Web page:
I need that coffee! My phone started to
play “I Love to Love.” I answered it. Dumb
recorded marketing call. I hung up on the

word “resort.” Two sips left. Then I drove
a few blocks down to my appointment. I
did EMDR today. Working through over a

half century of abuse is, well, hard work.
See, I told you I shouldn’t have told you
ahead. I went to the store on the way

home; not what I planned. I’m in too
much pain to walk Thunderbird today.
They had two out of the four items I

needed. If it isn’t a hot seller, they don’t
stock it anymore. No O-rings. Only two
kinds of plumber’s grease. Not what I

was looking for. Then, on to take in
some dry cleaning. I live in T-shirts
here in Arizona and wear a few shirts

here and there. Suits and ties are
dinosaurs in my wardrobe. They’re just
hanging around. My health can only

improve. Another Memorial Day has
past; I’ve got to stop looking back.
Watching “Patton” didn’t help much.

I miss being in the Army. Very true. And
replacing it has become my lifelong
personal quest. For tonight, a mystery-

slash-comedy, so she can nap before
bed. Well, this post got too long. I think
I’ll split it in two, so you don’t doze off.

Odds and Ends No. 39

I was hoping for a haiku today, but my life and
the chaos whirling around me is bigger than a
haiku. The forecast for today was strong winds

and clouds of electronic chaos dissipating in
the late afternoon. She wanted Office back.
After getting her set up, I realized I wanted to

stay in my peaceful Linux world. I didn’t need
any more electronic chaos on the pile. Oddly,
my hand cramped while writing in my journal.

(Was that a sign?)

I tightened the screws on my bullet journal;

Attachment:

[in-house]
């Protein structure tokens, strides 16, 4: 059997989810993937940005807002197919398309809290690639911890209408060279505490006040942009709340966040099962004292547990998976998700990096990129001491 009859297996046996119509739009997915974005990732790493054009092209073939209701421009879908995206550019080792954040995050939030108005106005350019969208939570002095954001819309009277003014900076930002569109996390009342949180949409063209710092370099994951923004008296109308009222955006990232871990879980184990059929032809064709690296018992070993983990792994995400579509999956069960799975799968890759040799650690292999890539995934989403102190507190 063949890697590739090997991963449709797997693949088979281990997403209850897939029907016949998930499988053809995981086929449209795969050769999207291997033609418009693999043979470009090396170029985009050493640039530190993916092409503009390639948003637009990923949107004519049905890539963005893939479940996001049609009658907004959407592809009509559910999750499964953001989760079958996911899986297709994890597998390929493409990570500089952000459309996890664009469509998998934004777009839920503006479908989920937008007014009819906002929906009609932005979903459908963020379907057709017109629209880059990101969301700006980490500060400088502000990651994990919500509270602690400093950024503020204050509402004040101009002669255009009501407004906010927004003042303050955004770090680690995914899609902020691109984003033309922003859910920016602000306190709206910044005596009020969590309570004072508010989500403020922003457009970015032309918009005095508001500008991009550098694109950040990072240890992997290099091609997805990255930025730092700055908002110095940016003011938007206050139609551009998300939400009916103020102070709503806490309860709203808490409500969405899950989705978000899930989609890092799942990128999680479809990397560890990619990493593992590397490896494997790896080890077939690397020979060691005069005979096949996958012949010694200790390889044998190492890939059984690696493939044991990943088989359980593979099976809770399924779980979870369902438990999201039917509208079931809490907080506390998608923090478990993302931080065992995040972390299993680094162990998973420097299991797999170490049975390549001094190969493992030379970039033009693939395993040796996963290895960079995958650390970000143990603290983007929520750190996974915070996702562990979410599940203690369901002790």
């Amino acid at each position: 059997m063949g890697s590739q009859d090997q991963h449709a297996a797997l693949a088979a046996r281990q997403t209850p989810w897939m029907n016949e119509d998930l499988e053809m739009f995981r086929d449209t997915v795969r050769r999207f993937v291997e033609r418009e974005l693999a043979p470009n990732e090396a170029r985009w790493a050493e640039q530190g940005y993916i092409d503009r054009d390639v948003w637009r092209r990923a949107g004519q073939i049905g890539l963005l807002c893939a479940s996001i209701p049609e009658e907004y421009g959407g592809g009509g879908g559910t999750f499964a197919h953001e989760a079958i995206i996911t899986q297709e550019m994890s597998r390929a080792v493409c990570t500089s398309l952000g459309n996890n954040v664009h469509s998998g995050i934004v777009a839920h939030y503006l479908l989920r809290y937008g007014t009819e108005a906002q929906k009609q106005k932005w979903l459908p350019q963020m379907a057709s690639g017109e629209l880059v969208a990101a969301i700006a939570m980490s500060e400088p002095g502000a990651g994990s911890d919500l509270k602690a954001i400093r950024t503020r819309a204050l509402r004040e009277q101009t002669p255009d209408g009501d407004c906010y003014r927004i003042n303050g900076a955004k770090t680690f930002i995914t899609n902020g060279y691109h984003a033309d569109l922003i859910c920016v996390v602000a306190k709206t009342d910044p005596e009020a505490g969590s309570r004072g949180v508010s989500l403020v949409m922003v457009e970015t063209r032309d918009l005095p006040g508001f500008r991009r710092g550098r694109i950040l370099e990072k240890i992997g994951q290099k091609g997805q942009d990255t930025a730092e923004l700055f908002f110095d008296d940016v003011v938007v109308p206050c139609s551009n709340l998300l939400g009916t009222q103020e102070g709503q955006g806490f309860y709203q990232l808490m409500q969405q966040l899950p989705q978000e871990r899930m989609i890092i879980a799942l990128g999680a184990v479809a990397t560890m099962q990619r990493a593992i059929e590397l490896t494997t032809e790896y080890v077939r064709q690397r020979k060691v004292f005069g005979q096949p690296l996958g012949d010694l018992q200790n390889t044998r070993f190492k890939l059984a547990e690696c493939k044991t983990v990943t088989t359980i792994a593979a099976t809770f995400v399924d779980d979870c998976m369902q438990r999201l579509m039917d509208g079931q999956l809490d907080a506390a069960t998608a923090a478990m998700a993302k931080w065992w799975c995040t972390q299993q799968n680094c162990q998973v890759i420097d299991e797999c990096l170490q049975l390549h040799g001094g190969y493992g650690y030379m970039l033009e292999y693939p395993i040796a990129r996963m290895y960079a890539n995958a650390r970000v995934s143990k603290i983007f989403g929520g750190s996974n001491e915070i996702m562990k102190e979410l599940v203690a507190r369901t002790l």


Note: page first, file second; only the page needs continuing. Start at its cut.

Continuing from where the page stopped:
but when I looked at it, it didn’t look the same.
It may well have belonged to the Mad Hatter.

Not me. My brain couldn’t follow it. I gave in
to my electronic side and revisited Nozbe. I’m
there today. I wrote about my dilemma in my

journal. It looked more like something Poe
would write. I needed the chaos to come out
of my pen onto the paper. That is when I

thought about Nozbe again. Expensive? Yes.
I needed to come out of the storm into the
calm and float in electronic peace again.

(I need to type! Be right back. I want to see
what it feels like to type in my journal instead
of writing by hand. I love my pens but my

brain is moving faster than my pen can move.
I need to type.) Why is typing for me so
therapeutic? I feel better already. It felt good

to blister the keys and ramble on. Much like
I’m doing here. They texted her when they
landed. This time they landed in Mesa

instead of Phoenix. Add to that a stop for
an In-N-Out burger; they won’t get here for
another hour or so. Not quite dinner time

our time; after dinner time their time. They
left around three; got here around four, so
with the time change, they are starving.

Too many components. Too many places
to track data in the bullet journal for me.
Yes, I can make it the way I want, but

the computer geek in me doesn’t think